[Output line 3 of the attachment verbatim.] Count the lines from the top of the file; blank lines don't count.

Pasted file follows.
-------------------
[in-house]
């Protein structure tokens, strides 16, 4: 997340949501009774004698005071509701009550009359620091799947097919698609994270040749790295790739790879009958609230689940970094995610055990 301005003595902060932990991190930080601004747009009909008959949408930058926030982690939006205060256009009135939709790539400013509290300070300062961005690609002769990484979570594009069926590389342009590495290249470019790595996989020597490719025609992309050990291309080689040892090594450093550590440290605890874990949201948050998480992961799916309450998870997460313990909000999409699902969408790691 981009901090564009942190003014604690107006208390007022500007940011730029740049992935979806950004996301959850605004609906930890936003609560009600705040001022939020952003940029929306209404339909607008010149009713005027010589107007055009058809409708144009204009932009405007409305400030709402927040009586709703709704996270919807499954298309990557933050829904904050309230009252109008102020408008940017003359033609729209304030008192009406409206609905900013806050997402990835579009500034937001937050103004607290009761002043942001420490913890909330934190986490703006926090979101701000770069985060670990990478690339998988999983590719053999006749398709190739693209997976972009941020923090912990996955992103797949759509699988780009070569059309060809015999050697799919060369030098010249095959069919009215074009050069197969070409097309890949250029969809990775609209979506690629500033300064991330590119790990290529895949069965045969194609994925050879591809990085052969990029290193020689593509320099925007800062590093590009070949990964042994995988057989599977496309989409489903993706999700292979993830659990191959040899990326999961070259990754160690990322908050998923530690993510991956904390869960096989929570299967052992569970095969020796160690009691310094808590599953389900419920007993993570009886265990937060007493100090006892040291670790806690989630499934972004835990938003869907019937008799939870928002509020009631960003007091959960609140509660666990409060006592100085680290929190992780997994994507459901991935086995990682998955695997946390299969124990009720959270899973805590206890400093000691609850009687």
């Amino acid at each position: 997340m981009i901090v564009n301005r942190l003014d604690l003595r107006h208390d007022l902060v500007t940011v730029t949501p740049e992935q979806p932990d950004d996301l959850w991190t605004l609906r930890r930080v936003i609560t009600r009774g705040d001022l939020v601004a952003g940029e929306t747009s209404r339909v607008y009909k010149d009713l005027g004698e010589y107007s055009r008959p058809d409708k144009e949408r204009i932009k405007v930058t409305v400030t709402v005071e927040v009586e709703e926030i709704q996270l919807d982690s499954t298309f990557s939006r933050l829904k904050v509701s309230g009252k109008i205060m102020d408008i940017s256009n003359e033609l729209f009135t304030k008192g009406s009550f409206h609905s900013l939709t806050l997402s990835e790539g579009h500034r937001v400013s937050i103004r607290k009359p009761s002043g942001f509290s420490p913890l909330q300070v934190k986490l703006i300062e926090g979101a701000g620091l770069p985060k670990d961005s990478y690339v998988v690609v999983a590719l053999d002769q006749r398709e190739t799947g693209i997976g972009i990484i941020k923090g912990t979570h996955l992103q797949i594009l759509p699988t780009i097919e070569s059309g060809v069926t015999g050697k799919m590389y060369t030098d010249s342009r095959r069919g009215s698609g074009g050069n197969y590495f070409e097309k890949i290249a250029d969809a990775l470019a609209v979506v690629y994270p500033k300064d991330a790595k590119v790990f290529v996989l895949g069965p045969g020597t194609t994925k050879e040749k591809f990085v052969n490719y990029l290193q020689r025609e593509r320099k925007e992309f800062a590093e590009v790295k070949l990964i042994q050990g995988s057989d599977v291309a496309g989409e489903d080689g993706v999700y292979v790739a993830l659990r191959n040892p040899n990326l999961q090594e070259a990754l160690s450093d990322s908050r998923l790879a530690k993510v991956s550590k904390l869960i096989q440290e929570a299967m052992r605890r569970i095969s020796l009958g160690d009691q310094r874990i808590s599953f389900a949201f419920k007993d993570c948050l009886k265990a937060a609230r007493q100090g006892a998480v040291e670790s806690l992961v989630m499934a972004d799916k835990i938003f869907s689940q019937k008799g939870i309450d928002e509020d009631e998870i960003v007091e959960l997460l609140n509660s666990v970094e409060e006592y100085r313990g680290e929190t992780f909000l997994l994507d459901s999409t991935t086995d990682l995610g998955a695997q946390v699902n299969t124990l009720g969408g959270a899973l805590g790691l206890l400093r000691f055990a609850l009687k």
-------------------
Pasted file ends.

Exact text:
């Amino acid at each position: 997340m981009i901090v564009n301005r942190l003014d604690l003595r107006h208390d007022l902060v500007t940011v730029t949501p740049e992935q979806p932990d950004d996301l959850w991190t605004l609906r930890r930080v936003i609560t009600r009774g705040d001022l939020v601004a952003g940029e929306t747009s209404r339909v607008y009909k010149d009713l005027g004698e010589y107007s055009r008959p058809d409708k144009e949408r204009i932009k405007v930058t409305v400030t709402v005071e927040v009586e709703e926030i709704q996270l919807d982690s499954t298309f990557s939006r933050l829904k904050v509701s309230g009252k109008i205060m102020d408008i940017s256009n003359e033609l729209f009135t304030k008192g009406s009550f409206h609905s900013l939709t806050l997402s990835e790539g579009h500034r937001v400013s937050i103004r607290k009359p009761s002043g942001f509290s420490p913890l909330q300070v934190k986490l703006i300062e926090g979101a701000g620091l770069p985060k670990d961005s990478y690339v998988v690609v999983a590719l053999d002769q006749r398709e190739t799947g693209i997976g972009i990484i941020k923090g912990t979570h996955l992103q797949i594009l759509p699988t780009i097919e070569s059309g060809v069926t015999g050697k799919m590389y060369t030098d010249s342009r095959r069919g009215s698609g074009g050069n197969y590495f070409e097309k890949i290249a250029d969809a990775l470019a609209v979506v690629y994270p500033k300064d991330a790595k590119v790990f290529v996989l895949g069965p045969g020597t194609t994925k050879e040749k591809f990085v052969n490719y990029l290193q020689r025609e593509r320099k925007e992309f800062a590093e590009v790295k070949l990964i042994q050990g995988s057989d599977v291309a496309g989409e489903d080689g993706v999700y292979v790739a993830l659990r191959n040892p040899n990326l999961q090594e070259a990754l160690s450093d990322s908050r998923l790879a530690k993510v991956s550590k904390l869960i096989q440290e929570a299967m052992r605890r569970i095969s020796l009958g160690d009691q310094r874990i808590s599953f389900a949201f419920k007993d993570c948050l009886k265990a937060a609230r007493q100090g006892a998480v040291e670790s806690l992961v989630m499934a972004d799916k835990i938003f869907s689940q019937k008799g939870i309450d928002e509020d009631e998870i960003v007091e959960l997460l609140n509660s666990v970094e409060e006592y100085r313990g680290e929190t992780f909000l997994l994507d459901s999409t991935t086995d990682l995610g998955a695997q946390v699902n299969t124990l009720g969408g959270a899973l805590g790691l206890l400093r000691f055990a609850l009687k």